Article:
Gerik L. Talking Statins with Antonio Gotto. Methodist DeBakey Cardiovasc J website. May 3, 2019. journal.houstonmethodist.org.
statins , cholesterol , lipoproteins , HDL , LDL
For over four decades, Antonio Gotto, Jr., M.D., D.Phil., has pioneered atherosclerosis and cholesterol research, playing a leading role in landmark clinical trials demonstrating that lowering cholesterol can reduce the risk for cardiovascular disease (CVD). Gotto is currently dean emeritus of Weill Cornell Medical College and provost for Medical Affairs Emeritus of Cornell University and a member of the Cholesterol Trialists’ Treatment Group.
In 1973, at Baylor College of Medicine and the Methodist Hospital in Houston, Texas, he helped launch the Coronary Primary Prevention Trial, “the first test of the cholesterol hypothesis.” The trial examined CVD outcomes when using cholestyramine to treat men with no previous CVD but high levels of LDL cholesterol.
“We participated in the study for over seven years, and at the end, there was a 12% reduction in LDL and 19% reduction in fatal and nonfatal heart attacks. This was the first definitive proof that if you had high LDL cholesterol and you reduced it over a period of time with a drug, you could decrease your risk of having a cardiovascular event,” said Gotto.
Gotto later served as Chairman of Medicine at Baylor College of Medicine and The Methodist Hospital from 1977 to 1997.
In the 1990s, Gotto chaired the Steering Committee of the Air Force/Texas Coronary Artery Study (AFCAPS/TEXCAPS) testing lovastatin. This landmark trial demonstrated the benefit of statins for individuals without CVD who had average LDL-C and low HDL-C, with a 37% decrease in cardiovascular events over five years.
This year, Gotto, along with Henry Pownall, Ph.D., lent his expertise as guest editor of the Methodist DeBakey Cardiovascular Journal for an issue on lipids and lipoproteins in CVD. In March 2019, Gotto joined me for an interview on the latest updates in cholesterol research, statin myths and controversies, and more. Excerpts of the conversation are printed below, edited for clarity and length.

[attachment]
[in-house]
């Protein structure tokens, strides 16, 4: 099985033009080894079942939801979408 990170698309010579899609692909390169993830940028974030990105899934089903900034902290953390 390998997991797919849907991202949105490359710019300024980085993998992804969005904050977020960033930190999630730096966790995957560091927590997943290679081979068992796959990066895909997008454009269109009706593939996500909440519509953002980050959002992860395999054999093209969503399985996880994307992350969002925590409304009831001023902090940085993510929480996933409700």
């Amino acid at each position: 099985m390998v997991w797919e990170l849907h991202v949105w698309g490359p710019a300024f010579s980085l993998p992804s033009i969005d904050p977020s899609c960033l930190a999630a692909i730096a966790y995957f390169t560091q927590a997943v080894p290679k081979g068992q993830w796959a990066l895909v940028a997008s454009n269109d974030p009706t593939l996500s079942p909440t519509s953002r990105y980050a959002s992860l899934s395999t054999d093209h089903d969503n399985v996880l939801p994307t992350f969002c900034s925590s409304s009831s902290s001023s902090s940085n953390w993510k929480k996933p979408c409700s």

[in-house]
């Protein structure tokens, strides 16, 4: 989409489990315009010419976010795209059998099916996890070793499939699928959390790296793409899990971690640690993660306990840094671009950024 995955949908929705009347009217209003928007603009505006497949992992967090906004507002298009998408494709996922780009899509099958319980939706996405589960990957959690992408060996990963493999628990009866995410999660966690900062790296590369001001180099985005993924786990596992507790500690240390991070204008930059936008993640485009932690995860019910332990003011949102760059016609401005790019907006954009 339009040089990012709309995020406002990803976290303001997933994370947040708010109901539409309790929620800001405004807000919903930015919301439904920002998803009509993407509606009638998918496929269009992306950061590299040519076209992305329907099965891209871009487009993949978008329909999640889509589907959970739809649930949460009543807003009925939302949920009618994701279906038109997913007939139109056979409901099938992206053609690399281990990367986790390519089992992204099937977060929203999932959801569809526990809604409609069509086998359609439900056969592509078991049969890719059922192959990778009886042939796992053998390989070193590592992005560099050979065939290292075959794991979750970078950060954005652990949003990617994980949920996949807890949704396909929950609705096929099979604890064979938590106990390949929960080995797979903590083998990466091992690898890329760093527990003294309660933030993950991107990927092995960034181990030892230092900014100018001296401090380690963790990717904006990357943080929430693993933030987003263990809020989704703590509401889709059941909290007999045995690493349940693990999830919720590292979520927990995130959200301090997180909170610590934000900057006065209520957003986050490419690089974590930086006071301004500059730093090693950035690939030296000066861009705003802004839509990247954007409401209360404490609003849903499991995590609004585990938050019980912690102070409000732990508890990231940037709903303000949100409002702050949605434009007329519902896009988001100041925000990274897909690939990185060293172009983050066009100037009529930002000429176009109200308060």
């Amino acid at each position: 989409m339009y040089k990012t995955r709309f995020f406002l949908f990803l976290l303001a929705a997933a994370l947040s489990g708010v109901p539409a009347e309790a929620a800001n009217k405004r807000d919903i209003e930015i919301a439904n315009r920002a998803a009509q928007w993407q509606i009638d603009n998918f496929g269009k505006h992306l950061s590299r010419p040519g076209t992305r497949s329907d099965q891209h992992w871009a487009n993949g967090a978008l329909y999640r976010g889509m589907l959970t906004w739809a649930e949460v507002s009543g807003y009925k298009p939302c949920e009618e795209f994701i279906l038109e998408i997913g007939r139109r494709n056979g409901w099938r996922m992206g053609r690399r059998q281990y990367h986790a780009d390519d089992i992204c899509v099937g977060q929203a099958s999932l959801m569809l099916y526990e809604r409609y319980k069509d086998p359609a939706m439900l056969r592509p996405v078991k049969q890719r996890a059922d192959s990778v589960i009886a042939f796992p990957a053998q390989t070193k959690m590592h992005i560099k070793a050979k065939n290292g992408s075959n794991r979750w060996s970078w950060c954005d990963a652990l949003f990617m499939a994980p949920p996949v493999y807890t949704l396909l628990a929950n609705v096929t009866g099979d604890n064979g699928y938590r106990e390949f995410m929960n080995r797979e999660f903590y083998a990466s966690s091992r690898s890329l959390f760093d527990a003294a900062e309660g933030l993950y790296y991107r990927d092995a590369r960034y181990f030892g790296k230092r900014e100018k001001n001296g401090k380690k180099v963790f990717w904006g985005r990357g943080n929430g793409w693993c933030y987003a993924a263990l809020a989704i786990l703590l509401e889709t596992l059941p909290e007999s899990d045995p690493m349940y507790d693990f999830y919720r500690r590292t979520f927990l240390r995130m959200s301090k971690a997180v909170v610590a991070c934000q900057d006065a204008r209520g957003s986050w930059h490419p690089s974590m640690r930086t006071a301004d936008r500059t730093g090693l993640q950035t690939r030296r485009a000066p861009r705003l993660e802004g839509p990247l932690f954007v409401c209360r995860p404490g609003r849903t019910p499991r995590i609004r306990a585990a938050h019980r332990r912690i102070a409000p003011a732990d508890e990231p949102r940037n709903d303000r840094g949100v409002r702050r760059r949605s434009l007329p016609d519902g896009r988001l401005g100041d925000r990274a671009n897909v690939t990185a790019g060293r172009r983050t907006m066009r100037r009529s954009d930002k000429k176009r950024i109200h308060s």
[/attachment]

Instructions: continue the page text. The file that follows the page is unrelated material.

… on the “cholesterol hypothesis”
AG: As far as I’m concerned, the “cholesterol hypothesis” is not a hypothesis because it has been proven and re-proven. Lipids are not the only thing that contribute to cardiovascular disease, but they certainly are one of the major risk factors, and LDL cholesterol and apoB are considered to be causal with respect to atherosclerosis and blocking of the arteries.
…on optimal LDL levels
AG: For LDL, the lower the better, although we don’t know yet know the ideal number. Some of the recent studies with PCSK9 inhibitors have gotten LDL down very low, into the teens. We are born with an LDL in cord blood of around 40, so that’s where my own target would be. We have evidence that lowering LDL from the high 60s into the low 50s will reduce cardiovascular events, and the FOURIER and ODYSSEY trials both showed that, when using PCSK9 inhibitors on top of statins, you would continue to see benefit lowering LDL as low as 20 mg/dL.
But there is a diminishing return because the reduction in cardiovascular events is proportional to the absolute reduction of LDL. A 39 mg/dL reduction in LDL will give a 20% to 22% reduction in cardiovascular events over a five-year period. So if you’re starting with an LDL over 100, the absolute benefit will be greater than it would be starting with an LDL under 100. You’ll still get benefit at those lower starting values, but the magnitude will not be as great.
… on research into the clinical effects of raising HDL
AG: Dr. Pownall’s group and I have been studying HDL, and the trials thus far have not shown a cardiovascular benefit from raising HDL. Likewise, the genetic studies have not shown a relationship between HDL levels and cardiovascular events. But we now know that HDL as a marker is a good predictor of risk and of benefit—between 60 and 80 mg/dL is probably the optimal level. Patients with low HDLs are the ones who actually get the most benefit from statin therapy, even though the statins don’t raise HDL by much. Read more about HDL and LDL trials>
… on cholesterol conspiracies and being labeled as part of the “Cholesterol Mafia”